Article

Activation of OX40 Prolongs and Exacerbates Autoimmune Experimental Uveitis

Department of Pediatrics, Oregon Health & Science University, Portland, OR 97239, USA.
Investigative ophthalmology & visual science (Impact Factor: 3.66). 09/2011; 52(11):8520-6. DOI: 10.1167/iovs.11-7664
Source: PubMed

ABSTRACT T cells are essential for the development of autoimmune uveitis. Although the costimulatory molecule OX40 promotes T-cell function and expansion, it is unclear whether OX40 is implicated in ocular inflammation. The purpose of this study was to examine the role of OX40 in uveitis.
Experimental autoimmune uveitis (EAU) was induced in B10.RIII mice by subcutaneous injection of interphotoreceptor retinoid-binding protein peptide 161-180 (IRBP(161-180)). Some mice received an intravenous administration of OX40-activating antibody on days 0 and 4 after IRBP(161-180) sensitization or on days 10 and 14 of uveitis onset. The severity of EAU was evaluated by histology at different time points. In addition, ocular inflammatory cytokine expression was determined by real time-PCR, and peripheral activated CD4(+)CD44(+)CD62L(-) T cells and IL-7Rα expression were analyzed by flow cytometry. The activated CD4(+)CD44(+) lymphocytes were rechallenged with IRBP(161-180) in vitro to assess their antigen recall response.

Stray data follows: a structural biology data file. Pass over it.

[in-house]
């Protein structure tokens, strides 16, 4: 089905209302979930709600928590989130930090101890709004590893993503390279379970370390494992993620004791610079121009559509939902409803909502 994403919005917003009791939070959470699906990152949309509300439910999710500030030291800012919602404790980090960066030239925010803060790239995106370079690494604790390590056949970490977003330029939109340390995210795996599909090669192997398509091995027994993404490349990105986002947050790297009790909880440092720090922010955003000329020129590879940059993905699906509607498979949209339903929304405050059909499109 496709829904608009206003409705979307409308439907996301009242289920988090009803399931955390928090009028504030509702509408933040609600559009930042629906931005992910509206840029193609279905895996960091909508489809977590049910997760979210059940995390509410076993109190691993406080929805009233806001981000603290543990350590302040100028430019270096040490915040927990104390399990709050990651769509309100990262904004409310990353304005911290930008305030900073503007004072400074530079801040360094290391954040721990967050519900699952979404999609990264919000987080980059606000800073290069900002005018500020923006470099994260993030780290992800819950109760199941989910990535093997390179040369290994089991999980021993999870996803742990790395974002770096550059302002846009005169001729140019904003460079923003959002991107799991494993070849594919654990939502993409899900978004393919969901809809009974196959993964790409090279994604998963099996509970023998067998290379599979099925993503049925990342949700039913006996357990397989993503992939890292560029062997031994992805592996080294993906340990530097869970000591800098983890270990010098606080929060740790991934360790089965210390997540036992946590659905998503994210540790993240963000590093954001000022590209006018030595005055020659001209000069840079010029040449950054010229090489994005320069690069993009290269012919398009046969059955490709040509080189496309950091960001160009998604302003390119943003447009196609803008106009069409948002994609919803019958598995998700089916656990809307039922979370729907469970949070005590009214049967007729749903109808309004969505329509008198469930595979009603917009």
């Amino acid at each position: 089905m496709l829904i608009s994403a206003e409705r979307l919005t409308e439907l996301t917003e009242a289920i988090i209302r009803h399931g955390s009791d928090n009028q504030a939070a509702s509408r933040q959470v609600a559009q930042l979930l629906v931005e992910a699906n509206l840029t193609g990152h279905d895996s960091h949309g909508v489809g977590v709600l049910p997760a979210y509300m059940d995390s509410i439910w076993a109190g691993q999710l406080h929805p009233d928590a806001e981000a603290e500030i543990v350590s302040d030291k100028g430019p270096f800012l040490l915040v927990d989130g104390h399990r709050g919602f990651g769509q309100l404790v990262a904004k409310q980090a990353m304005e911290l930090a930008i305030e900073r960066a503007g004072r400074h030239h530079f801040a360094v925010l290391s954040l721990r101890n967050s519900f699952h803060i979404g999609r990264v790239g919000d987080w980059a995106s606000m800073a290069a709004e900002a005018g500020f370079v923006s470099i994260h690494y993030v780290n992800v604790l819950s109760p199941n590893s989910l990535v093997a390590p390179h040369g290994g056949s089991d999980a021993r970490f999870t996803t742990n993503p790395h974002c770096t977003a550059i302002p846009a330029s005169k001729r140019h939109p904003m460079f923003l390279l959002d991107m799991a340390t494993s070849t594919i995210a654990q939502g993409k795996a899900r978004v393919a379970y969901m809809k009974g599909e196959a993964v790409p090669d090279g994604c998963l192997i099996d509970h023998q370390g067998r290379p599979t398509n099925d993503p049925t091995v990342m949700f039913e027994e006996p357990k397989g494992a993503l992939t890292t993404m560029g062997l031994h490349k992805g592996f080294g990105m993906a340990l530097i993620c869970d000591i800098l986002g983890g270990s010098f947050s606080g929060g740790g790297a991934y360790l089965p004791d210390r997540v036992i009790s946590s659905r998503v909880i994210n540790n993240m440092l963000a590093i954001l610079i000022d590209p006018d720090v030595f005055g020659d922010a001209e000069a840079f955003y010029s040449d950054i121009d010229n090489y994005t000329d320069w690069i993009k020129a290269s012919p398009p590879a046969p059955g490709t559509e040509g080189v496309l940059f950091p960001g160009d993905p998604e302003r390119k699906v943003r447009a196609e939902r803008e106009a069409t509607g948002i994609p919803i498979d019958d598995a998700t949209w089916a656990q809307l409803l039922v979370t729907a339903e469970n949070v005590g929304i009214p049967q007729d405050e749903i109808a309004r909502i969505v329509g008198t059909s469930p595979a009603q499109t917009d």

The authors demonstrated a marked OX40 expression by infiltrating lymphocytes in enucleated human eyes with end-stage inflammation. In addition, the administration of OX40-activating antibody prolonged and exacerbated the disease course of EAU. Moreover, activation of OX40 not only increased CD4(+)CD44(+)CD62L(-) lymphocyte number, it upregulated IL-7Rα expression in the activated T-cell population. Lastly, these cells exhibited a stronger interferon-γ response to IRBP(161-180) restimulation in vitro.
The results reveal a pathogenic role of OX40 in uveitis. Furthermore, the upregulation of IL-7R in CD4(+)CD44(+) lymphocytes suggests that the activation of OX40 promotes the generation or expansion of uveitogenic memory T cells.

Download full-text

Full-text

Available from: Grazyna Adamus, Jul 30, 2015
0 Followers
 · 
118 Views
  • Source
    [Show abstract] [Hide abstract]